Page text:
Abigail Mason was haunted for years by the mystery of why the windmill survived the storm … until she learned that God provided a Windmill in the Tempest.
1935, The Great Plains, Nebraska
Rotating darkness loomed above them, throwing jagged streaks of light to the ground. Wind swirled and rain began to strike her cheeks as they raced to the barn.
“Don’t stop, Abigail.” Her father’s voice rang above the raging storm. “Hailstones are a comin’. Move, girl! Move!” Fred Mason slid the barn doors open, pushed his wife through and grabbed Abby’s arm. “Let’s go. Get down the ladder.”
She watched her father struggle to slide the massive doors closed. He turned to see her standing behind him. “Get down that ladder now, Abigail.”
“What about Emma, Daddy?”
“Her pa’ll get her to where it’s safe. There’s no time … ladder now!” He snapped his fingers and pointed down.
The pale face of Abby’s mother beckoned, and her thin arms reached for her daughter. Moments later their little family huddled in the dark, dreary underground room. Wrapped in her mother’s arms, Abby heard the near silent whispers.
Deep, pleading prayers. Please, dear Lord, calm the storm. Protect us. Mercy, Jesus, mercy.
Abigail Mason, now ten years old, remembered two previous times her family ran from an oncoming twister. Thrust into this room again, the roaring manifestation of the approaching tornado engulfed her. Helen Mason’s prayers morphed into screams above the seismic waves underneath them as the merciless twister advanced.
Abby heard her own screams, too. She couldn’t stop them. Fear forced them from deep within her.
Fred Mason’s arms wrapped around Abby and her mother. “Dear, God. Dear, God,” were the only words he seemed to find. Abby squeezed her eyes tight shut and gripped her mother’s blouse.
Then, the calming dissipation. The roar quietened. Wind ceased. An eerie silence surrounded them. Except for … what? A creaking? An ominous squeaking and scraping.
“What is that Daddy?”
“It’s the windmill, Abigail. The windmill.”
1965, The Blue Ridge Mountains, North Carolina
Abby Mason awoke screaming, plagued by the same dream for thirty years. Running from the tornado, the roar, the earth shaking … then nothing. The dream held onto its secrets, refusing to unmask more memories of the aftermath. It would relinquish only the sound of the squeaking windmill.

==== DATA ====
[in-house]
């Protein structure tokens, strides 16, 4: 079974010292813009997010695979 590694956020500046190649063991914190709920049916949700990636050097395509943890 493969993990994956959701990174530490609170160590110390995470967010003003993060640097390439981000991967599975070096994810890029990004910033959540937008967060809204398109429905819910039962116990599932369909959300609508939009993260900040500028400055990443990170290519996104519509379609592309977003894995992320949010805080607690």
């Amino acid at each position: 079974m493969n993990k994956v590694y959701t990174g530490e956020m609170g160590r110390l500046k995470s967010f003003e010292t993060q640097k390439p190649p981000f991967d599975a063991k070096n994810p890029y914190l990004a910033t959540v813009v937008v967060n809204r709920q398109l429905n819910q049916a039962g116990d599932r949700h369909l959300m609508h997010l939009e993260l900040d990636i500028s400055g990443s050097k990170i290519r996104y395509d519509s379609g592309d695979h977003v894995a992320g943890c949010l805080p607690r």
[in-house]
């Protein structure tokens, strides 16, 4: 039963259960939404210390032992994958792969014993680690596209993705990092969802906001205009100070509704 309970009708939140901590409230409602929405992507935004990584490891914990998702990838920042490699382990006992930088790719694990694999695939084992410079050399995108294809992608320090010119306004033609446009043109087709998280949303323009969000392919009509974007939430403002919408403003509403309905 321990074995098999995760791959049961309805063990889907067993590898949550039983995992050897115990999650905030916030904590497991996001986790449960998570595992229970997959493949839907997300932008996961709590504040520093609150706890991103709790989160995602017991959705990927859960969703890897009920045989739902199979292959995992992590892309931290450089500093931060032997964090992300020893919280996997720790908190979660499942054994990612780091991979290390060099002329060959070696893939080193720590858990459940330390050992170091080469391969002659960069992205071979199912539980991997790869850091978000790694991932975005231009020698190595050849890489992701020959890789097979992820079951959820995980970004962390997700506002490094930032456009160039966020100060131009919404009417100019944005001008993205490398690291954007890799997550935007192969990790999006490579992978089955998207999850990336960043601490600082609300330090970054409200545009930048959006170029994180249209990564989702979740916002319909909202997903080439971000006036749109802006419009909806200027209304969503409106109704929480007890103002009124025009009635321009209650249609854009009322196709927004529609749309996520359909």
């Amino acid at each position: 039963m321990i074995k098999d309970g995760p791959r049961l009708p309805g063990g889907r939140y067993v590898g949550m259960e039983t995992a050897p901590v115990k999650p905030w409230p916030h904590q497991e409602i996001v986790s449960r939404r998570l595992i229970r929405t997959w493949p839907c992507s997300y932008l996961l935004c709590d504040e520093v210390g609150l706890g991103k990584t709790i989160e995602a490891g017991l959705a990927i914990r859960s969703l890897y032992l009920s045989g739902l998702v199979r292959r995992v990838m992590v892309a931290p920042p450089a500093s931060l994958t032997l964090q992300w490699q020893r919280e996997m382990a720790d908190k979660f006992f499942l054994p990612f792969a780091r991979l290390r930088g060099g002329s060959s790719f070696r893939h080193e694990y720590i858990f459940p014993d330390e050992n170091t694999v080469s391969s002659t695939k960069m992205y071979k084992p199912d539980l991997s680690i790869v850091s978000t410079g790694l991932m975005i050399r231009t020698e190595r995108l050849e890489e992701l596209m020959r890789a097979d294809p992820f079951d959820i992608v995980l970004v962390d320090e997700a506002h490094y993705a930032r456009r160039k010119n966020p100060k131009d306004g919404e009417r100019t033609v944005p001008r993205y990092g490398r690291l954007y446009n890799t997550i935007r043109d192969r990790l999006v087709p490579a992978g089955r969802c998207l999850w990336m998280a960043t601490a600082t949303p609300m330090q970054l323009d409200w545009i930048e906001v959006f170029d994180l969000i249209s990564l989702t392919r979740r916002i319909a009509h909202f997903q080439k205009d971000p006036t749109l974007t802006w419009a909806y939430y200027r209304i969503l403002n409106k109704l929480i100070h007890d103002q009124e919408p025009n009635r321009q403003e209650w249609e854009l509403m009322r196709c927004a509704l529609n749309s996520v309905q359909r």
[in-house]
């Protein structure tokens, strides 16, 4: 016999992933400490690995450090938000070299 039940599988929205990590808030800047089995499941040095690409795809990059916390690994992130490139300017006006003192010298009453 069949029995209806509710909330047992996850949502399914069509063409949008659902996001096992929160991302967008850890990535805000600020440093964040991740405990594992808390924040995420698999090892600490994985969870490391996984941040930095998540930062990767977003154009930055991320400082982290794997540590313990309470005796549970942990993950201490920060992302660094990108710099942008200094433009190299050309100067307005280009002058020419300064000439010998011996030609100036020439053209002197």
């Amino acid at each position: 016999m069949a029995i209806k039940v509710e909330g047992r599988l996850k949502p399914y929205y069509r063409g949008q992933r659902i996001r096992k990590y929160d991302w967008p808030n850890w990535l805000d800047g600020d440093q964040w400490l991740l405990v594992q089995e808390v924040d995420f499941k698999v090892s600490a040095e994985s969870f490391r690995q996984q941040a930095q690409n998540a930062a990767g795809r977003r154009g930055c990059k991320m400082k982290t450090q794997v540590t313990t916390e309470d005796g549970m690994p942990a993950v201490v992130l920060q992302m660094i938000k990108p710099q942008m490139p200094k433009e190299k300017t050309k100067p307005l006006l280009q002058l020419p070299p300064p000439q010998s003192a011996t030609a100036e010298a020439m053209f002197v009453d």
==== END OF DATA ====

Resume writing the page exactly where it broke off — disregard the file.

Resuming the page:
The tornado took everything but the windmill. Even the barn above them was left in splinters. She knew, not because she remembered, but because her daddy had told her again and again about that day.
The squeaking windmill snatched her from sleep night after night. But why? Why wouldn’t the haunted sound of that windmill leave her alone?
Remember Abby. You’ve got to remember.
What was she doing before her daddy rushed toward her and pushed her into the barn? With eyes closed, Abby pressed fingers against her temples and tried to envision those moments in her mind. She was at the windmill. She wasn’t supposed to play around the windmill, but she and Emma loved to play there—
Emma! Emma had been playing at the windmill with her. What happened to Emma?
Abby grabbed her phone off the nightstand and dialed her mother’s number. Her daddy passed away two years ago, but maybe her mother would remember.
Or not. Helen Mason had been left a traumatic mess following the storm. Twenty people died that day. Had Emma been one of them?
“Momma?” Abby said after her mother’s panicked greeting at a call that hour of the morning. “What happened to Emma? Did the tornado take her? Was she one of the dead?”
“Let’s not talk about that day. There was so much hurt and loss. Are you still having the dreams?”
“Momma, I remembered I was playing with Emma at the windmill before daddy forced me to the barn. What happened to her? You have to tell me.”
“Oh, baby girl.” Abby’s mother sighed. “Your daddy saw the two of you playing. He yelled to Emma’s pa and they both started runnin’. Your daddy grabbed you and he thought Emma’s pa was behind him. After the storm … goodness the destruction … we found little Emma holdin’ on to the windmill tower. Her parents didn’t make it, Abigail.”
“Emma was alive?”
“Yes, praise God. It was a miracle she survived. Emma went to live with her aunt and uncle. I couldn’t stay there, Abby, so we moved away.”
“The tornado took everything except the windmill … and Emma.”
1966, Key West, Florida
Laughter rose from a corner table in a cafe on the historic seaport. The dreams were gone now, and though it took almost a year, Abby found Emma.
“Oh Emma, it’s wonderful to see you and hear all about your adventures.”
Emma wiped a tear that slid down her cheek. “My life’s been a roller coaster of story after story. But God has taken me many places, opened doors to share his goodness, and he’s blessed me. That old windmill may have haunted you, Abby, but like a ram in the thicket, God kept that windmill standing to deliver me from the storm.”
Abby took Emma’s hand. “Yes, Emma. God provided a windmill in the tempest.”
“Then Abraham looked up and saw a ram caught by its horns in the thicket.” ~ Genesis 22:13
“Don’t be afraid, for I am with you. Don’t be discouraged, for I am your God. I will strengthen you and help you. I will hold you up with my victorious right hand.” ~ Isaiah 41:10